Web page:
Categories > Celebrities > My Chemical Romance

Grieving (Frerard)

by TheSharpestLives 2 reviews

Gee's passed away, this is how Frank copes. (Most parts is just my grief for my Grampa edited to fit into Franks POV)

Category: My Chemical Romance - Rating: PG - Genres: Romance - Characters: Frank Iero - Published: 2008-03-24 - Updated: 2008-03-24 - 1930 words - Complete

*A/N - heyy! This is just basically how i feel about griveing in Franks POV. I lost my grandfather recnently, but just becuase i have set Gee's charatcer as Frank's lover, doesnt mean the same for me nd My Grandfather. that would be wrong. If you don't liek it, tehn i'm sorry, but i needed to get this off my mind and into words before i went insane with sadness.
Dedicated to my grandfather*

Grieving- experience intense sorrow: to experience great sadness, for example, at a death.

That sorta sums it up for me, Frank Iero.
Gee. My beautiful Gee. Gone. Dead. Buried.
A simple operation, gone wrong. One mistake in those fragile moments had tipped the delicate sea-saw of life and death for him, but still he fought on.
That one deadly mistake has cause his body to give up on him, but not his heart. He was unable to move or do much else on his own accord after that, he had to remain in constant hospital care, in one gray, dingy hospital room for Four whole months. He struggled to remain awake when I went to visit every day, and his speech and breathing capabilities were limited too.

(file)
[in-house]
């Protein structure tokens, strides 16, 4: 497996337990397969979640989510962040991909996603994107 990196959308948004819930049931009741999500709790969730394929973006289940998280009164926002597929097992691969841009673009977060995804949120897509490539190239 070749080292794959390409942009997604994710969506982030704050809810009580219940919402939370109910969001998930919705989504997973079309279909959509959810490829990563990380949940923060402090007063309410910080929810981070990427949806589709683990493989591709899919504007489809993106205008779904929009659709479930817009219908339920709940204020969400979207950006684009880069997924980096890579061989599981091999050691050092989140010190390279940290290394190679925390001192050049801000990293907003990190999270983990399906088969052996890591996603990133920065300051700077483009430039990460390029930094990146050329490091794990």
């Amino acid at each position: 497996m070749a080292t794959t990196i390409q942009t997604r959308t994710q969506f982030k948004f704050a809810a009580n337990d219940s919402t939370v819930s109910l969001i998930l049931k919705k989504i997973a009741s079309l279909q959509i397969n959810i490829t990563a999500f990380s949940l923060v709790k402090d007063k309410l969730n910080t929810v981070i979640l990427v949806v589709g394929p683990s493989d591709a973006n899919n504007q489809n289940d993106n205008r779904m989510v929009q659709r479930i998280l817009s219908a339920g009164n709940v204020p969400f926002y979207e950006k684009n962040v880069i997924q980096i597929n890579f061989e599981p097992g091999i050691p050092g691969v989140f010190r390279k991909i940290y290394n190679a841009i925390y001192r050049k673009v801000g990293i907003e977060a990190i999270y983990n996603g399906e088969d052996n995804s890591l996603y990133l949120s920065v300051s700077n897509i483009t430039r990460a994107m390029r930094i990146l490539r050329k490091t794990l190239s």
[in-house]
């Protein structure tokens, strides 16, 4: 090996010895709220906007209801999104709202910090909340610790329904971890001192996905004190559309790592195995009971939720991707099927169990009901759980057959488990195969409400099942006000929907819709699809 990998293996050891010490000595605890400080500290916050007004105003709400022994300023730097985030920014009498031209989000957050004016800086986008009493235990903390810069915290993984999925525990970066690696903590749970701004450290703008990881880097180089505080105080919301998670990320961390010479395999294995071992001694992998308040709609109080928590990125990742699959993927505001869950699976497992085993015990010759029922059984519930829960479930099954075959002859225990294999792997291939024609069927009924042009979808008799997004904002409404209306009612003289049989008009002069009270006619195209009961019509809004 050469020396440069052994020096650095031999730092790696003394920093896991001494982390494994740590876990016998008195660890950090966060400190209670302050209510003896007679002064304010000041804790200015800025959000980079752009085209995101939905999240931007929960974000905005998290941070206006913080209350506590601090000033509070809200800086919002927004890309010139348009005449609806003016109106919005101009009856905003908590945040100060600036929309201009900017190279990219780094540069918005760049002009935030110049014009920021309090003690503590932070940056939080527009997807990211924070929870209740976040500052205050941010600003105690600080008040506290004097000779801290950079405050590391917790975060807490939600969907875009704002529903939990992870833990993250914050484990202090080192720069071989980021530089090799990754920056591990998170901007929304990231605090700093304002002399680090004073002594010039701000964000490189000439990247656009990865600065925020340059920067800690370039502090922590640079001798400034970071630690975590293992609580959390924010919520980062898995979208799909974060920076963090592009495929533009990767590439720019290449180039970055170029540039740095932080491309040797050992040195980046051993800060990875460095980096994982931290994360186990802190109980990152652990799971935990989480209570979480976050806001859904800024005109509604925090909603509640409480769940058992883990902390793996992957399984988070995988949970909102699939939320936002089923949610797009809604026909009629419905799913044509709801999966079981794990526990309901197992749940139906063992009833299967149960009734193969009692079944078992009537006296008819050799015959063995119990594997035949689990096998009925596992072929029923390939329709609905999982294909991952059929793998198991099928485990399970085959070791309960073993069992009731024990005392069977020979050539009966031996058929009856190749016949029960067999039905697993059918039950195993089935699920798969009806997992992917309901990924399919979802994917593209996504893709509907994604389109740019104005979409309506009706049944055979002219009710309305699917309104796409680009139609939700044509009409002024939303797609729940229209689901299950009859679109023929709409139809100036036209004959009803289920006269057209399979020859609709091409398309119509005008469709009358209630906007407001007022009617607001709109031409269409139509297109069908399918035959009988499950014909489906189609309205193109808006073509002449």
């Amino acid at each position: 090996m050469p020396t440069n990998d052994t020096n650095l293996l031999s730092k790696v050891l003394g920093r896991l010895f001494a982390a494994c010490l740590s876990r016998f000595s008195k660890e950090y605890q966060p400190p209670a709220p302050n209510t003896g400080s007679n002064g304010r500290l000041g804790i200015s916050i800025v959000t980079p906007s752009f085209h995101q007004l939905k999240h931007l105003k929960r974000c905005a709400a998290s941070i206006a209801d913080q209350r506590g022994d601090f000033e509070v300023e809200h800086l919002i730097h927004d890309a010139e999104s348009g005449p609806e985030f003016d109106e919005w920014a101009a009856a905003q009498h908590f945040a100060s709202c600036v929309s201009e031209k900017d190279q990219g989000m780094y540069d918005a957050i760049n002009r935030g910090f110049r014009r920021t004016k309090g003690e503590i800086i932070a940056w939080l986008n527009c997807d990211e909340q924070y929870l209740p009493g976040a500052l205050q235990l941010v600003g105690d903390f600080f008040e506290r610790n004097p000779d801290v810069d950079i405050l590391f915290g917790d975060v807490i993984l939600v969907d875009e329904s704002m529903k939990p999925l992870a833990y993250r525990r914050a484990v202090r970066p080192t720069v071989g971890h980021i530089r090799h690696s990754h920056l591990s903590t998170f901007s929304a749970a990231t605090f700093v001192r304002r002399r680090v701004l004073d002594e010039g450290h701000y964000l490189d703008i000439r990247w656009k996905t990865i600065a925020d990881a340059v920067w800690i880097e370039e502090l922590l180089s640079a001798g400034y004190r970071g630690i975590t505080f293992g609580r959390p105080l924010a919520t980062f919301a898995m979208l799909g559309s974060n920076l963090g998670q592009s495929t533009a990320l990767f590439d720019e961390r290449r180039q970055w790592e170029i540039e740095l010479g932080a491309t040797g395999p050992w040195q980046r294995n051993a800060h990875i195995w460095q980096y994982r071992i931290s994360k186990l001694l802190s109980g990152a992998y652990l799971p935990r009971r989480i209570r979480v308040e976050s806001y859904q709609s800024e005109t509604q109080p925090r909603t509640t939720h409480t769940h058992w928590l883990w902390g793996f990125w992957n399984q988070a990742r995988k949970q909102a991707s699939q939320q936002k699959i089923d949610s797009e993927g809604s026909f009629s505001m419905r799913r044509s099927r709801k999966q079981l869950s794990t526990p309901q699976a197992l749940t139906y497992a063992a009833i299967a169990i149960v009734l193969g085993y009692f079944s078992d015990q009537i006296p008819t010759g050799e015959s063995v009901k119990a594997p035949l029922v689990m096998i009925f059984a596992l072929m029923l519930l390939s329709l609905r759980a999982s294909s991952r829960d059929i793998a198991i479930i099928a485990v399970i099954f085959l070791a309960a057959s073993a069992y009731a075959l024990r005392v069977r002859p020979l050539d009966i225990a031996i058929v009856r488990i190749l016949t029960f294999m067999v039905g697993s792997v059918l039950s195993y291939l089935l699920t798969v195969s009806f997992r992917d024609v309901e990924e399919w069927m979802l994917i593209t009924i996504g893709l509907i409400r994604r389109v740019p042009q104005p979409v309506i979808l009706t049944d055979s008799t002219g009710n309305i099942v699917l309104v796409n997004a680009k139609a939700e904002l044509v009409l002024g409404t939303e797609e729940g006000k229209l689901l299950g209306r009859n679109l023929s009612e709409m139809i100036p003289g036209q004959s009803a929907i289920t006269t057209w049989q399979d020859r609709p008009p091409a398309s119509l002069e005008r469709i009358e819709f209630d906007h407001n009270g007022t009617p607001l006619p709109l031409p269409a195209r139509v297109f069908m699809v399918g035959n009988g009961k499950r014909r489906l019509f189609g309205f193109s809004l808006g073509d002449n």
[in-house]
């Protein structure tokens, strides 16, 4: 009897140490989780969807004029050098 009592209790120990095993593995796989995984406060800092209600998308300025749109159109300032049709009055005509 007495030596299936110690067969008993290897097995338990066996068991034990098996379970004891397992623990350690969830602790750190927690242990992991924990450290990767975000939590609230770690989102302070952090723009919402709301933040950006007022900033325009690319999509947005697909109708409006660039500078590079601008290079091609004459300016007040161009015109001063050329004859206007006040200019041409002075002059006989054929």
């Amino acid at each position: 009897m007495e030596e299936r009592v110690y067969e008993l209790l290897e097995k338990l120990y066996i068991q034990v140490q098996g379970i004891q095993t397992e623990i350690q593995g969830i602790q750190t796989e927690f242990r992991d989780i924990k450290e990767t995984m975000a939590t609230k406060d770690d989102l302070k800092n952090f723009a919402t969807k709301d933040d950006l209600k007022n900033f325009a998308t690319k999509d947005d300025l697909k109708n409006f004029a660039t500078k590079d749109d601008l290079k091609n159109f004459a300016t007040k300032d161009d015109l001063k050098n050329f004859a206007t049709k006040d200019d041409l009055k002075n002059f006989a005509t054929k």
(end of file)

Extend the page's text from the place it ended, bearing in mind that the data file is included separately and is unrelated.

Four long and painful months he suffered onwards in hope of being set free from that cage of his hospital bed and his illness. The life support system thrust upon his weakened body, supplying him with artificial breath and controlling his every heartbeat, every factor that made him human was swiped away. It caused him so much pain, yet he somehow managed a smile every time I visited him in his room.

“Frank.” He rasped to me one icy afternoon as I sat next to his bed, this must’ve been one of his good days for him to even be able to speak. “I’m not going to make it out of here alive, am I?” he asked timidly, his voice quivering at the end.
I felt my heart get pushed into a grinder and be broken into a thousand and infinity tiny piece.
“Of course you are!” I replied, with an air of certainty in my voice. He had to pull through, he had fought so long and hard to be free from the doctors clutches. He was going to make it, I was sure of it.
“I was hoping to spend a few more years on this earth with you, my love…” he trailed off, tears streaming down his pearly white face.
“You do have more years left, Gee!” I insisted, squeezing his hand but his downcast expression remained like concrete on his face. “I promise you do!”
“Well then, when can I live again?” he asked solemnly. The question confused me at first. Living? Well, he was alive…
“Gee, baby, you are alive! Look!” I said, pointing to his heart monitor, displaying his heartbeat with a green squiggly line. He gave me a small, faltering smile and continued.
“No, Frank. That’s a heartbeat; a life is a lot different.” He explained, grabbing hold of my hand in his, which were cold. “I can’t do anything for myself and some days I can’t even form sentences to speak to you. This isn’t living, Frankie, It’s merely surviving.”
Then I understood, he wanted everything to just go back to normal, the way it used to be, when an oxygen mask didn’t defend his sweet pink lips from my kisses.